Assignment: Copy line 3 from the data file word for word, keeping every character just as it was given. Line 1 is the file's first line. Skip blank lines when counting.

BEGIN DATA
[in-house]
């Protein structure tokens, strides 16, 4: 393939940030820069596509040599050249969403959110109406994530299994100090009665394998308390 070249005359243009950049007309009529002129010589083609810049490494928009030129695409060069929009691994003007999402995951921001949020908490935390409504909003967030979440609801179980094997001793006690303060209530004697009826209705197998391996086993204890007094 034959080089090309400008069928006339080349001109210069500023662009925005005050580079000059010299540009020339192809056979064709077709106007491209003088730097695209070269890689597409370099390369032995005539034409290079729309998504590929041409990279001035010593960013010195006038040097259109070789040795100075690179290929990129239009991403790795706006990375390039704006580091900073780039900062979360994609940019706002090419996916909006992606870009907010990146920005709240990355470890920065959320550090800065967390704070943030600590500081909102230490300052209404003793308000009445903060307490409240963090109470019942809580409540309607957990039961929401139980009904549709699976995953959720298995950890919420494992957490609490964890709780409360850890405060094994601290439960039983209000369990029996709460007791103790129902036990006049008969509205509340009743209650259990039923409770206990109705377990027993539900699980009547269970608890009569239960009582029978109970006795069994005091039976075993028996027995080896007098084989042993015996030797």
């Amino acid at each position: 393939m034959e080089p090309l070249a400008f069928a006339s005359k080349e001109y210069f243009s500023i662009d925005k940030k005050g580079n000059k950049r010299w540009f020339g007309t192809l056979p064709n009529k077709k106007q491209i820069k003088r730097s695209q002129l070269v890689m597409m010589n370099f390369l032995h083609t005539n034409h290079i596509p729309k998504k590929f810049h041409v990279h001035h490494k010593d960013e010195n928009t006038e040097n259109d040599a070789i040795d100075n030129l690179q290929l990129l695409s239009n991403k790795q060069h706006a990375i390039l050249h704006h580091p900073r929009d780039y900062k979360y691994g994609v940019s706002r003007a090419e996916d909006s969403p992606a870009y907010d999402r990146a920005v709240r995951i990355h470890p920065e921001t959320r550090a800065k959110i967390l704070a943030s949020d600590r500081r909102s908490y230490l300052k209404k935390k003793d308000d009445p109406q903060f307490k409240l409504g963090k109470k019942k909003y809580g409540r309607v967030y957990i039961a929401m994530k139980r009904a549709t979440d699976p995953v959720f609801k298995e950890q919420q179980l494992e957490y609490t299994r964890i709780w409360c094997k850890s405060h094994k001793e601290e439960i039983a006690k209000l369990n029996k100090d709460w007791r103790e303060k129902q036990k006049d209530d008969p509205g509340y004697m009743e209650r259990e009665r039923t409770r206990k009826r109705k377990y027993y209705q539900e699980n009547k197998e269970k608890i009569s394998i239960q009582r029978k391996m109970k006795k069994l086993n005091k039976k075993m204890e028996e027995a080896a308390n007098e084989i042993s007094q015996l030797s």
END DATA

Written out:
């Amino acid at each position: 393939m034959e080089p090309l070249a400008f069928a006339s005359k080349e001109y210069f243009s500023i662009d925005k940030k005050g580079n000059k950049r010299w540009f020339g007309t192809l056979p064709n009529k077709k106007q491209i820069k003088r730097s695209q002129l070269v890689m597409m010589n370099f390369l032995h083609t005539n034409h290079i596509p729309k998504k590929f810049h041409v990279h001035h490494k010593d960013e010195n928009t006038e040097n259109d040599a070789i040795d100075n030129l690179q290929l990129l695409s239009n991403k790795q060069h706006a990375i390039l050249h704006h580091p900073r929009d780039y900062k979360y691994g994609v940019s706002r003007a090419e996916d909006s969403p992606a870009y907010d999402r990146a920005v709240r995951i990355h470890p920065e921001t959320r550090a800065k959110i967390l704070a943030s949020d600590r500081r909102s908490y230490l300052k209404k935390k003793d308000d009445p109406q903060f307490k409240l409504g963090k109470k019942k909003y809580g409540r309607v967030y957990i039961a929401m994530k139980r009904a549709t979440d699976p995953v959720f609801k298995e950890q919420q179980l494992e957490y609490t299994r964890i709780w409360c094997k850890s405060h094994k001793e601290e439960i039983a006690k209000l369990n029996k100090d709460w007791r103790e303060k129902q036990k006049d209530d008969p509205g509340y004697m009743e209650r259990e009665r039923t409770r206990k009826r109705k377990y027993y209705q539900e699980n009547k197998e269970k608890i009569s394998i239960q009582r029978k391996m109970k006795k069994l086993n005091k039976k075993m204890e028996e027995a080896a308390n007098e084989i042993s007094q015996l030797s």